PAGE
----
Fifty Shades of Dispenser

Fifty Shades of Dispenser is a 2012 novel by British author Mr Dispenser. Set largely in the dispensary, it is the first instalment in a trilogy that traces the deepening relationship between a pre-reg pharmacist, Anastacia Amitriptyline, and a Independent pharmacy owner Christian Dispenser. It is notable for its explicit calculation scenes featuring elements of theobroma calculations.
The second and third volumes are titled Fifty Shades of pink Simvastatin tablets for fussy patients and Fifty Shades Free of the PJ now I am no longer with the RPS respectively. Fifty Shades of Dispenser has sold around ten copies in Newcastle. Critical reception of the novel has been so so.

4 thoughts on “Fifty Shades of Dispenser

  1. I do know of a few cases where pre-reg and tutor have ended up in a relationship.

    I was most envious of a pre reg in Sheffield who managed to woo his tutor, who was absolutely stunning in all aspects. She was sadly missed from the single scene.

    BUT… Would this be classed as misconduct (the extra calculation classes after work obviously were a ploy)

  2. I always liked saying the word ‘theobromide’ as if Theo was a tall, thin, and elderly nervous person cloaked in a dark brown chestnut from stockings to snood, and no doubt in a conjugal relationship with puffy dyspeptic Mr. Bromide.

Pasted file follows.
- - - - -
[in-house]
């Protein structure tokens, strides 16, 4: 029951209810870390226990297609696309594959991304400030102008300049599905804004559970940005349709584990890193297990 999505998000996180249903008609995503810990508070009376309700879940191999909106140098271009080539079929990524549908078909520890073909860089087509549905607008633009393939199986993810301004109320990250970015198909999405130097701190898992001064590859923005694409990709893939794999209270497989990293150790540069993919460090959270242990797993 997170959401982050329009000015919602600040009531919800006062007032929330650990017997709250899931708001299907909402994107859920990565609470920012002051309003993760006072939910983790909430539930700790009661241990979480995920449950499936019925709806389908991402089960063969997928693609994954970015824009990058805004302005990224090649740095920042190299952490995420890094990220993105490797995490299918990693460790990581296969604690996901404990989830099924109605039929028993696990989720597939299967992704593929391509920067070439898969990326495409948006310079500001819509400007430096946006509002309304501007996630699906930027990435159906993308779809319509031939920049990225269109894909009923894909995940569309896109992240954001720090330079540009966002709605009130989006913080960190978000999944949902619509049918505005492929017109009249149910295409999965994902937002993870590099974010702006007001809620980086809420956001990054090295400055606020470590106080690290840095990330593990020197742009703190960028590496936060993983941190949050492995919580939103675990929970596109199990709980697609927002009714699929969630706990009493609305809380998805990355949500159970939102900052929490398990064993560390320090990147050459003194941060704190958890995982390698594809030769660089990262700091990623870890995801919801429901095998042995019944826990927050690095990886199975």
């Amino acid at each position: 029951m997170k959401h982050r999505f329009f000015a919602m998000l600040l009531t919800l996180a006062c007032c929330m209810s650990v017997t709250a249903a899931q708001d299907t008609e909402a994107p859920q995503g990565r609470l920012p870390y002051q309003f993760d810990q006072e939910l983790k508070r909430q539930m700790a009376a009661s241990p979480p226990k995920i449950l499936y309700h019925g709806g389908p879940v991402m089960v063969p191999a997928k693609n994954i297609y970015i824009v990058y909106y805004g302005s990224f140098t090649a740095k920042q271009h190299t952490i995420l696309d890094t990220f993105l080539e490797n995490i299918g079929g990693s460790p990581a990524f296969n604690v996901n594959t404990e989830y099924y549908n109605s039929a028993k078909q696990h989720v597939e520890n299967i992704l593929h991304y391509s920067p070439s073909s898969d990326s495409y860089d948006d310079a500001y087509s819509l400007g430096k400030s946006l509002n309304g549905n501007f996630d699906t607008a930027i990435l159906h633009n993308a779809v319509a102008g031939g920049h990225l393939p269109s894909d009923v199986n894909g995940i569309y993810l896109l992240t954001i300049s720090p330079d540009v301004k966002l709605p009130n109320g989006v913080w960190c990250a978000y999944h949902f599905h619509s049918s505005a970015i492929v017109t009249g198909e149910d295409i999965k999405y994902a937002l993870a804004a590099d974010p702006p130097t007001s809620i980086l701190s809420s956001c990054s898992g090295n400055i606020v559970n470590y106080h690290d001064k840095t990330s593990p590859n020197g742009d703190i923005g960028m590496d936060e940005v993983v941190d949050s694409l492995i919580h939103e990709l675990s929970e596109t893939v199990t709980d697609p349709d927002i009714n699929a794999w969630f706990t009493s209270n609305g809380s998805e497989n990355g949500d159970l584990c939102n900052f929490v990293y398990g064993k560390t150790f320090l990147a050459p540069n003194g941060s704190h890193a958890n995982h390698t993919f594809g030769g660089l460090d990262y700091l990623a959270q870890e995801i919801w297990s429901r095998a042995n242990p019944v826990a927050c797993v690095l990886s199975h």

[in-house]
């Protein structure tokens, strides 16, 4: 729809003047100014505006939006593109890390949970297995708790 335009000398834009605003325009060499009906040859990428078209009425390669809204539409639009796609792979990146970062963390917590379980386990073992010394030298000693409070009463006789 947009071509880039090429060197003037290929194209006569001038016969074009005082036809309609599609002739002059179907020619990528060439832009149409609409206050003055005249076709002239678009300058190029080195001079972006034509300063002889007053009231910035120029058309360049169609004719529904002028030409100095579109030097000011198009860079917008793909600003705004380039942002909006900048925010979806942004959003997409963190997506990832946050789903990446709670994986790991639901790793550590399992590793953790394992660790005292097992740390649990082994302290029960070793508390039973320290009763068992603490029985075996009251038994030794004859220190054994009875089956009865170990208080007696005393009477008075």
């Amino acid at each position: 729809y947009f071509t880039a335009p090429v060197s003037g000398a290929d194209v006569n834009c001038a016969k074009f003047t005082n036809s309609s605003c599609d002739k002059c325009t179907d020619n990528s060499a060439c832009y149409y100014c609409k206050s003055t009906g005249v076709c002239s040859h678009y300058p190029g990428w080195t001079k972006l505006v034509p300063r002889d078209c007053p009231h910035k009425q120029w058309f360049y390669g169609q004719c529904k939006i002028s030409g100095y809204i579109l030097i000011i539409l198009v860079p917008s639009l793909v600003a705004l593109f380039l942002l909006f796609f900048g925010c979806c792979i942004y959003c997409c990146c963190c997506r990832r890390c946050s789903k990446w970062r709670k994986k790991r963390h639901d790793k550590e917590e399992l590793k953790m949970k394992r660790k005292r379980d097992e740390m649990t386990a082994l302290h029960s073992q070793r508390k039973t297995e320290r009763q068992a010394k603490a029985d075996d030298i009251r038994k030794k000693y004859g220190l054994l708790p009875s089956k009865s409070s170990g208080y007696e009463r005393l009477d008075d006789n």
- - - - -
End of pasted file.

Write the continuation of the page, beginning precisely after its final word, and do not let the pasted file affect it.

Of what pharmaceutical purpose is theobroma in the UK? I understood that it was an xanthine like caffeine and theophylline and was a naturally occurring component of cacao. In school, we studied the diuretic, CNS stimulant (and caffeine headache in withdrawals), and cardiovascular effects of xanthines as well as bitterness and issues with overdose such as insomnia, decreased appetite, jitteriness, dehydration and imagine the alkaloid effect on stomach irritation.

    In school we were drilled extensively on xanthine kinetics, but only with familiarization, could we could come up with off the cuff aminophylline drip rates for those in an asthma attack, in the emergency room and then convert to theophylline oral dose prescribed to go home at discharge from the hospital.

    I haven’t seen aminophylline orders for a couple decades, now.

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